|The following article features coverage from the 2017 ONA Navigation Summit in Austin, Texas. Click here to read more of Oncology Nurse Advisor‘s conference coverage.|
Lung cancer is one of the most deadly cancers. The death rate of patients with lung cancer per year is greater than colon, prostate, and breast cancers combined. Aging (after the age of 60) and the long-term use of cigarettes are the usual causative factors of lung cancer.
According to the American Cancer Society, 5-year survival for those who have lung cancer is 15%-18%. Such low rates of survival can be attributed to several factors:
Lung cancer is often asymptomatic in the early stages, until progression. Symptoms that may be associated with the disease may often be overlooked and considered something other than cancer (a cold, the flu, or pneumonia).
The stigma that is associated with smoking followed by self-blame of “I did this to myself” may often deter someone from seeking medical attention for increasing symptoms.
If caught in the early stages, lung cancer survival rates improve dramatically. Unfortunately, the majority of patients diagnosed with the disease are in the later stages.
The key to improving the statistics is early detection, as with most cancers. In 2010, the National Lung Screening Trial was completed, concluding that high-risk patients (based on age and smoking history) who have a low-dose CT lung screening decrease their mortality rate by 20% .1 The U. S. Preventative Services Task Force (USPSTF) issued recommendations in favor of annual low-dose CT lung screening for high-risk persons. In February 2015, Medicare approved coverage of those persons at risk. Many commercial insurers have followed Medicare’s lead by agreeing to pay for low-dose CT lung screenings as well.
The CT Lung Program at CHI Memorial in Chattanooga, TN, started initially in 2014. However, in 2015 a steering committee, consisting of physician champions, other stake holding physicians, administration, and the thoracic oncology nurse navigator, was assembled to establish a viable Thoracic Oncology Lung Center of Excellence including a CT lung screening program.
A scheduling and billing process was implemented to reflect the Medicare guidelines. A provider ordering form was developed, which included the high-risk guidelines and documentation of other necessary requirements.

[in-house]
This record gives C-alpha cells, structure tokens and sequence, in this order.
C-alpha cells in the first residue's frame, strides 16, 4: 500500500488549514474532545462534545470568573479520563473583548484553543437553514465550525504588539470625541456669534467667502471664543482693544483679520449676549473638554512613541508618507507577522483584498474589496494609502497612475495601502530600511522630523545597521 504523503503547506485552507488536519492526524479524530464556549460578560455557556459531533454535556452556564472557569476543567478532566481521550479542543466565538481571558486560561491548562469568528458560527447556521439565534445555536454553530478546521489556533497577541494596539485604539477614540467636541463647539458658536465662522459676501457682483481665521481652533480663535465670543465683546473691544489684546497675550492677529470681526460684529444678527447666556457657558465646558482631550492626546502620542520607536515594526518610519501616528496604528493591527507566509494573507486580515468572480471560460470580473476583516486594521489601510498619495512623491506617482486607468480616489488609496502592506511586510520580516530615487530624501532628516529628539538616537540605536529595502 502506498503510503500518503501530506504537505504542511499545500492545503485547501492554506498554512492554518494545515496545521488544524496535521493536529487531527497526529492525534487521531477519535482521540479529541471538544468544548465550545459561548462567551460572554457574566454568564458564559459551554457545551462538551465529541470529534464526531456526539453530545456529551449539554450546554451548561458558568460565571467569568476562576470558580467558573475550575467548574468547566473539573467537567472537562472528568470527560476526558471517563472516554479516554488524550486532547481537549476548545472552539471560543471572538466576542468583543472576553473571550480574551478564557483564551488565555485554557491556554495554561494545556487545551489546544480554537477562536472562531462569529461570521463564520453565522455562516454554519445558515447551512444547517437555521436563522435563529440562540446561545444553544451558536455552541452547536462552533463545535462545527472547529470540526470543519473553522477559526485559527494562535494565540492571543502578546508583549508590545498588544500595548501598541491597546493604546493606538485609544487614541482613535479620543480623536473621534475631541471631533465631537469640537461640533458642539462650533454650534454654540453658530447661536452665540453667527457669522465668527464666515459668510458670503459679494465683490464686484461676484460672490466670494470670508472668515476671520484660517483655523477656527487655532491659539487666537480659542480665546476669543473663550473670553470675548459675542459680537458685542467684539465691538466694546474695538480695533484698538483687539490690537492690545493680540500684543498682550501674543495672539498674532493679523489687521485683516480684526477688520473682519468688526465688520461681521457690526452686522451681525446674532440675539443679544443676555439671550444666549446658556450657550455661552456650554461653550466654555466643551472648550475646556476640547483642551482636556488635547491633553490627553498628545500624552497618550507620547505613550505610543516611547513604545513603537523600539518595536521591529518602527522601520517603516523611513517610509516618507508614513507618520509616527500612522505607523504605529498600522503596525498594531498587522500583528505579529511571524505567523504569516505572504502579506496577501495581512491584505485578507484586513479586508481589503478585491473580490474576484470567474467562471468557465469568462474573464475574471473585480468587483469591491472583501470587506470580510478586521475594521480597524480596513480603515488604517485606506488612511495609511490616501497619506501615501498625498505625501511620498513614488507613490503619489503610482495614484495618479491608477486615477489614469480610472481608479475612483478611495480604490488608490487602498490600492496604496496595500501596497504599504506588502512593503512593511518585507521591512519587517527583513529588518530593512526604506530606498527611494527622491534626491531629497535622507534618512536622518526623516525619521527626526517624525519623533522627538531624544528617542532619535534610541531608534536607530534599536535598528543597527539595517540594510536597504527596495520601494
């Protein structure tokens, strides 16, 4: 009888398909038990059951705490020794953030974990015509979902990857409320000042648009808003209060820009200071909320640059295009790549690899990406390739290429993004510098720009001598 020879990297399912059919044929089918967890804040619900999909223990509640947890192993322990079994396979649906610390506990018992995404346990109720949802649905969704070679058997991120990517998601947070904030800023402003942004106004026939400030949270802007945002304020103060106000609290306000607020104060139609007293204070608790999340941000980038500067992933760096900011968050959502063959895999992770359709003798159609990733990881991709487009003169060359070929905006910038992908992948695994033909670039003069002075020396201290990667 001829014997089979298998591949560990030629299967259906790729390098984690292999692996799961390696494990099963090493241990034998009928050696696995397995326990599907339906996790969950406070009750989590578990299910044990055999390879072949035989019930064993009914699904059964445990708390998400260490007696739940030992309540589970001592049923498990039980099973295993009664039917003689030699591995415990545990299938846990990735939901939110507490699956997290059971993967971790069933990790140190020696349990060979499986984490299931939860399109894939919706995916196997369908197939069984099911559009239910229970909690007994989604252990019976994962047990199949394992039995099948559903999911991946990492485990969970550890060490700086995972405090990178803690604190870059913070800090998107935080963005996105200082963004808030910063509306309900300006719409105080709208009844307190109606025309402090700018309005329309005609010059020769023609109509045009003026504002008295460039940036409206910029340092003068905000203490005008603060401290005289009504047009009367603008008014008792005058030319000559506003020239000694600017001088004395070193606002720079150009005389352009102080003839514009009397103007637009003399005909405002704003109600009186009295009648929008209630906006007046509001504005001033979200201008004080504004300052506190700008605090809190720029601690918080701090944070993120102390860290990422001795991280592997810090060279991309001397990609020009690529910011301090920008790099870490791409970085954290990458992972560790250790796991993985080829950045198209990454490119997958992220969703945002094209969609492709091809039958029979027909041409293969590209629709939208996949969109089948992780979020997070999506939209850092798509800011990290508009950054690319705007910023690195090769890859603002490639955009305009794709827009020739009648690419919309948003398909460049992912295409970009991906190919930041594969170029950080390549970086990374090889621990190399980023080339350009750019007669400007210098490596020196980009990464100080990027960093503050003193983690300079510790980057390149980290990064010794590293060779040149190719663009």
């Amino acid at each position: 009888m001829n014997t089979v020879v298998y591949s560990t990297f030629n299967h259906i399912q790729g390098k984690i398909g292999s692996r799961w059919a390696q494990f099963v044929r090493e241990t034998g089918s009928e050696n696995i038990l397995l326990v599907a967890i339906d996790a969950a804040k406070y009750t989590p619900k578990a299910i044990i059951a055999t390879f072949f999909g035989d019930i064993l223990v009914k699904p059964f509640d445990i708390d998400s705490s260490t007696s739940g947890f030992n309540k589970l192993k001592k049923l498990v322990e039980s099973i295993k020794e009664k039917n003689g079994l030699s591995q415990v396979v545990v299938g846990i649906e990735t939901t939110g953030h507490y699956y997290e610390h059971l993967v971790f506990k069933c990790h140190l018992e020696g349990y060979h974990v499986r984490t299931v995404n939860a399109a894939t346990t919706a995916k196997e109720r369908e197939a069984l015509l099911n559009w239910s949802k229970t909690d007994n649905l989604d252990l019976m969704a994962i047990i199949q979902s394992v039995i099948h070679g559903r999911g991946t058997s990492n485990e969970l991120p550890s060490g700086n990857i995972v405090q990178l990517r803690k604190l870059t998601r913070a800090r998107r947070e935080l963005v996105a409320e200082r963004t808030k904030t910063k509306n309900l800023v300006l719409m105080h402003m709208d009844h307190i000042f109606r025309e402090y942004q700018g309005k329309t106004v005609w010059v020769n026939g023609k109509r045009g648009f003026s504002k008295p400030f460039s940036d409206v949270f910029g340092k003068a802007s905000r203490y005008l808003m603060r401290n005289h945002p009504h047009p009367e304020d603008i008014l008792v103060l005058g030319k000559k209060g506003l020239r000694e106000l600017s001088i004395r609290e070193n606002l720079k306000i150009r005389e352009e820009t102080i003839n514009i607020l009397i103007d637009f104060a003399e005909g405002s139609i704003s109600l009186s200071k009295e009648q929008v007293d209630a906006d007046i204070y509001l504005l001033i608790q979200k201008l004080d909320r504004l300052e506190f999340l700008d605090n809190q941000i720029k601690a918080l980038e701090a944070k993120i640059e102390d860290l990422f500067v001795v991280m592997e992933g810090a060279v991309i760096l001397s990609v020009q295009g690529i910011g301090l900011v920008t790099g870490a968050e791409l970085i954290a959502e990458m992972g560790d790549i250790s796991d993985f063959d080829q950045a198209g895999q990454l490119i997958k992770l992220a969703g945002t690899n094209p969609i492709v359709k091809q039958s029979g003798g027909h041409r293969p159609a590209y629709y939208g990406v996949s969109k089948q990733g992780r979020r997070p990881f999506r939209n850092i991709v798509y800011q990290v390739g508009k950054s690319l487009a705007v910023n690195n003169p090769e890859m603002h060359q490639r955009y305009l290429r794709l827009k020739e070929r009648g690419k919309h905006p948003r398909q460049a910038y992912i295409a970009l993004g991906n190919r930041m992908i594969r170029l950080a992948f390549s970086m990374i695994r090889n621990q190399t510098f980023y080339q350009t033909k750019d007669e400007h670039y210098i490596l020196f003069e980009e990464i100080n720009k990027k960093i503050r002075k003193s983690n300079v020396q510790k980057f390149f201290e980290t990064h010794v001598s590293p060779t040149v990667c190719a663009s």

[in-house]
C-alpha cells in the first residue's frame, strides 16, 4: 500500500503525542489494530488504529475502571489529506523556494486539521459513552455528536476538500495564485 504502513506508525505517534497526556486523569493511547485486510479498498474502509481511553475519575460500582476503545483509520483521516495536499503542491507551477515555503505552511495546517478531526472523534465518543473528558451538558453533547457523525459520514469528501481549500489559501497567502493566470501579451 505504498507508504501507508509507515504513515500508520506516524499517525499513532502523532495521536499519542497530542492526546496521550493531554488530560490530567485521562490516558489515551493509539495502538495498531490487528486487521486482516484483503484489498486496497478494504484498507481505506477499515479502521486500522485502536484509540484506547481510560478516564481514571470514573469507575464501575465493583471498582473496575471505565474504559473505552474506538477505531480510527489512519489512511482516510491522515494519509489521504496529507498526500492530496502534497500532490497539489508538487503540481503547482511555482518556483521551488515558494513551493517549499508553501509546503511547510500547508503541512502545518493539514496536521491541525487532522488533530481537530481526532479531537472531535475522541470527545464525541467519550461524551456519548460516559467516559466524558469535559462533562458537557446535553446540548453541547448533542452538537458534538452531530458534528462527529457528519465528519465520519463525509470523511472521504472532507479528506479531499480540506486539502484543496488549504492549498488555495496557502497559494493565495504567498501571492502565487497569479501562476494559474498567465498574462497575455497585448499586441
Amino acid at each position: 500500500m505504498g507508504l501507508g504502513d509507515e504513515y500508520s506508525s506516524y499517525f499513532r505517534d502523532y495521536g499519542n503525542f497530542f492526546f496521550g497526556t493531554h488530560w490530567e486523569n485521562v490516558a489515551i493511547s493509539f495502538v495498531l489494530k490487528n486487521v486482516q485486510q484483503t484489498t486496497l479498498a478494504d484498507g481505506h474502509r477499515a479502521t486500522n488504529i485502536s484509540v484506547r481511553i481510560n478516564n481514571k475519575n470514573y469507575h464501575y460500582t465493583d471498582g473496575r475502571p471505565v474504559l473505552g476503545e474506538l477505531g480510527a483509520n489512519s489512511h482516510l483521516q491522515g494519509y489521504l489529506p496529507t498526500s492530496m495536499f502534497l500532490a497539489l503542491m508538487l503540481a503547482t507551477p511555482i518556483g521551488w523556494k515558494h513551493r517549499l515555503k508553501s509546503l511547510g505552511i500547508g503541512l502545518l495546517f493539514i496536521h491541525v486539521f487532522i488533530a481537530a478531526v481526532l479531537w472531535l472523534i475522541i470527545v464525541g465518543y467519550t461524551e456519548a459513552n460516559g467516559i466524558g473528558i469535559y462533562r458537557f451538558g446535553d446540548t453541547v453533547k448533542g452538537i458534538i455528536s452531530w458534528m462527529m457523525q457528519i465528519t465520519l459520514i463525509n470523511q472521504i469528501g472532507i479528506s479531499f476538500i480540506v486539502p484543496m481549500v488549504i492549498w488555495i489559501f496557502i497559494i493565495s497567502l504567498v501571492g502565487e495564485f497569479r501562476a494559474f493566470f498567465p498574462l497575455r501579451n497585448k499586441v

Provider education through newsletters and calling on the providers and their office staff began and is ongoing. Community marketing through TV, radio, and newspaper advertisements occurs frequently. In addition, smoking cessation classes are held in multiple locations throughout Chattanooga.
One of the first challenges to occur was how to gather the required data (28 points in all) to send to a national registry, the American College of Radiologist (ACR), to satisfy Medicare billing requirements. A data manager was hired to monitor every scheduled CT lung screening patient, extracting the required information from each patient’s record, and then submitting the information to the registry, registry “gatekeeper.”
Another challenge was inappropriate, non-high risk patients being scheduled for CT lung screenings. Because each patient had to be scheduled through the hospital scheduling department, a hard stop would appear in the scheduler’s screen, requiring the high risk guidelines to appear. If the patient was not appropriate, the screening cannot be scheduled, the scheduling “gatekeeper.”
Key factors in developing a CT Lung Screening Program:
- Physician champion
- Administration buy in
- Identifying the “gatekeepers” to keep the program on track
- Marketing to community and providers
- Education, education, education
- Keep it simple
A frequent concern and ongoing challenge is patients who do not return for their annual screening and are lost to follow up. Patients do not return for many reasons. Many patient’s insurance coverage waxes and wanes because of employment situations; therefore, patients who do not have health insurance are unwilling to access the health care system for any reason.
An actual patient case study is used to illustrate the navigation clinical concepts of a patient who is lost to follow up and his disease progression. The patient lost his job and had no insurance coverage. He continued to smoke. He re-entered the health care system because of increasing symptoms associated with lung cancer progression.
Navigating this patient who was homeless and unemployed was a social and financial challenge because of many community resources were used and exhausted. Finding stable housing and transportation were the greatest barriers to overcome.
Having a rich network of community resources is key to navigating such a patient. Access to county, state, and federal resources as well as civic and church programs allows for shouldering the burdens by many, not just a few programs.
Read more of Oncology Nurse Advisor‘s coverage of the 2017 ONA Navigation Summit by visiting the conference page.
1. Wender R, Fontham ET, Barrera E Jr, et al. American Cancer Society lung cancer screening guidelines. CA Cancer J Clin. 2013;63(2):107-17. doi: 10.3322/caac.21172